Abstract: The generation of functional, vascularized tissues is a key challenge for the field of tissue engineering. Before clinical implantations of such tissue engineered bone constructs can succeed, tactics to promote neovascularization need to be strengthened. We have previously demonstrated that the tubular perfusion system (TPS) bioreactor is an effective culturing method to augment osteogenic differentiation and maintain viability of human mesenchymal stem cells (hMSC). Here, we devised a strategy to address the need for a functional microvasculature by designing an in vitro coculture system that simultaneously cultures osteogenic differentiating hMSCs with endothelial cells (ECs). We utilized the TPS bioreactor as a dynamic coculture environment, which we hypothesize will encourage prevascularization of endothelial cells and early formation of bone tissue and could aid in anastomosis of the graft with the host vasculature after patient implantation. To evaluate the effect of different natural scaffolds for this coculture system, the cells were encapsulated in alginate and/or collagen hydrogel scaffolds. We discovered the necessity of cell-to-cell proximity between the two cell types as well as preference for the natural cell binding capabilities of hydrogels like collagen. We discovered increased osteogenic and angiogenic potential as seen by amplified gene and protein expression of ALP, BMP-2, VEGF, and PECAM. The TPS bioreactor further augmented these expressions, indicating a synergistic effect between coculture and applied shear stress. The development of this dynamic coculture platform for the prevascularization of engineered bone, emphasizing the importance of the construct microenvironments and will advance the clinical use of tissue engineered constructs. This article is protected by copyright. All rights reserved.
Pub.: 18 Jan '17, Pinned: 25 Jan '18
Abstract: In vitro prevascularization of bone grafts with endothelial progenitor cells (EPCs) is a promising strategy to improveimplant survival. In this study we show bone formation in constructs that contain multipotent stromal cells (MSCs) and EPCs. Early and late EPCs from peripheral blood and bone marrow of adult goats were characterized for differentiation markers and functional responses. EPCs from peripheral blood are more proliferative than bone-marrow-derived EPCs, express higher numbers of endothelial markers for longer periods of time, and form more intricate networks. We demonstrate that EPCs derived from peripheral blood contribute to osteogenic differentiation by MSCs in vitro, and that MSCs support the proliferation of EPCs and stabilize the formed cellular networks. In vivo, EPCs from peripheral blood assemble into early blood vessel networks, which are more pronounced in the presence of MSCs. These results show that the EPCs isolated from peripheral blood are suitable for prevascularization strategies, and that coseeding of EPCs and MSCs is favorable for bone formation after 6 weeks.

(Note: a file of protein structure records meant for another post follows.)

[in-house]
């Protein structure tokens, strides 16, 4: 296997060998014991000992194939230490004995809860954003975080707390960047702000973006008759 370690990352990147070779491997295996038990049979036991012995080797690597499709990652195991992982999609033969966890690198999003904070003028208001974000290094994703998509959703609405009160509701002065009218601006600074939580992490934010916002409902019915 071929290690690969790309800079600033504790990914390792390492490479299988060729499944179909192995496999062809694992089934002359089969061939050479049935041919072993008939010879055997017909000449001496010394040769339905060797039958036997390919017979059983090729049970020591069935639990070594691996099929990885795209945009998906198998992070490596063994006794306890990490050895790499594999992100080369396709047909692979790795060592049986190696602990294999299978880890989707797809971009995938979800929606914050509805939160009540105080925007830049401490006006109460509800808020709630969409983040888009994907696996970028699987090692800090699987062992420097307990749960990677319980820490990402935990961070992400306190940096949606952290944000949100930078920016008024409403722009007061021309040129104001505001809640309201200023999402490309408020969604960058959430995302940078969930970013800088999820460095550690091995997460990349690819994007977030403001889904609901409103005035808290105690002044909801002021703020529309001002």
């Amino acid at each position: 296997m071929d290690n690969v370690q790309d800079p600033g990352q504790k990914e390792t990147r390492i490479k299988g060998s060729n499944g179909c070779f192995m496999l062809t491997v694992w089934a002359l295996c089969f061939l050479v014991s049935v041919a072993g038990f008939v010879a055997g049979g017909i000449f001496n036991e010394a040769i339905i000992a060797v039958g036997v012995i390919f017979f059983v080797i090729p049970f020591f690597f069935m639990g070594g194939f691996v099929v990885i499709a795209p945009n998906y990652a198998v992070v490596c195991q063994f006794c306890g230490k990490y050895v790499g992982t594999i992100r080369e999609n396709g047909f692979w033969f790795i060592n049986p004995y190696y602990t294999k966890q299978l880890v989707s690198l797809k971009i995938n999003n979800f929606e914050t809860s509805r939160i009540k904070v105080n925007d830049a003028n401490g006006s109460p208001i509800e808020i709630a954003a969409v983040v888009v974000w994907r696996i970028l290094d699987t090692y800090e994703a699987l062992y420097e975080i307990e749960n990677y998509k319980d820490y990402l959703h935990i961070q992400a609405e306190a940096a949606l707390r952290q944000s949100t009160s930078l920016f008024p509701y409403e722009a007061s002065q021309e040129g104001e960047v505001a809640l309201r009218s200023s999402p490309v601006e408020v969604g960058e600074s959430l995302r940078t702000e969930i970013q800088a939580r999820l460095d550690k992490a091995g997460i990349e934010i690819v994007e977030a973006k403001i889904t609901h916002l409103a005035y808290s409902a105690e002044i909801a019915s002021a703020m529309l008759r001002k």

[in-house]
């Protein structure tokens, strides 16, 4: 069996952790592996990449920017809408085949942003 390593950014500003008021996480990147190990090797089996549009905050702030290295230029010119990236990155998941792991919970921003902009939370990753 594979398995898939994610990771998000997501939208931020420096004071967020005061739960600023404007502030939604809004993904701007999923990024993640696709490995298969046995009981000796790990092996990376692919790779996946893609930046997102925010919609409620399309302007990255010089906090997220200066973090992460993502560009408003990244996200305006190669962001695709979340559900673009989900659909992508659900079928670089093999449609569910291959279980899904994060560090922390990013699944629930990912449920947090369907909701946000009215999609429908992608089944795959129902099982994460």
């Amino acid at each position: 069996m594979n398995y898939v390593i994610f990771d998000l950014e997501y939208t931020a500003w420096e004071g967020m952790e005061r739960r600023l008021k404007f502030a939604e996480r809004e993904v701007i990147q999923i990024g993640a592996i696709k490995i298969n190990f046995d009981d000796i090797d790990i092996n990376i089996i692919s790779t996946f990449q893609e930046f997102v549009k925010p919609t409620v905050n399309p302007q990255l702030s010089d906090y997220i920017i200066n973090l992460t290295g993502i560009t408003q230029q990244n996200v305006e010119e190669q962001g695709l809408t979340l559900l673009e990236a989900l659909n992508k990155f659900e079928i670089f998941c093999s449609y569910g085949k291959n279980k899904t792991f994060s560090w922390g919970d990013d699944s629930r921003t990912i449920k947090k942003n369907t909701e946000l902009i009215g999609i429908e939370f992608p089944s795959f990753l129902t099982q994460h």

Pub.: 09 Mar '10, Pinned: 25 Jan '18
Abstract: Tissue engineering provides unique opportunities for regenerating diseased or damaged tissues using cells obtained from tissue biopsies. Tissue engineered grafts can also be used as high fidelity models to probe cellular and molecular interactions underlying developmental processes. In this study, we co-cultured human umbilical vein endothelial cells (HUVECs) and human mesenchymal stem cells (MSCs) under various environmental conditions to elicit synergistic interactions leading to the colocalized development of capillary-like and bone-like tissues. Cells were encapsulated at the 1:1 ratio in fibrin gel to screen compositions of endothelial growth medium (EGM) and osteogenic medium (OM). It was determined that, to form both tissues, co-cultures should first be supplied with EGM followed by a 1:1 cocktail of the two media types containing bone morphogenetic protein-2. Subsequent studies of HUVECs and MSCs cultured in decellularized, trabecular bone scaffolds for 6 weeks assessed the effects on tissue construct of both temporal variations in growth-factor availability and addition of fresh cells. The resulting grafts were implanted subcutaneously into nude mice to determine the phenotype stability and functionality of engineered vessels. Two important findings resulted from these studies: (i) vascular development needs to be induced prior to osteogenesis, and (ii) the addition of additional hMSCs at the osteogenic induction stage improves both tissue outcomes, as shown by increased bone volume fraction, osteoid deposition, close proximity of bone proteins to vascular networks, and anastomosis of vascular networks with the host vasculature. Interestingly, these observations compare well with what has been described for native development. We propose that our cultivation system can mimic various aspects of endothelial cell-osteogenic precursor interactions in vivo, and could find utility as a model for studies of heterotypic cellular interactions that couple blood vessel formation with osteogenesis.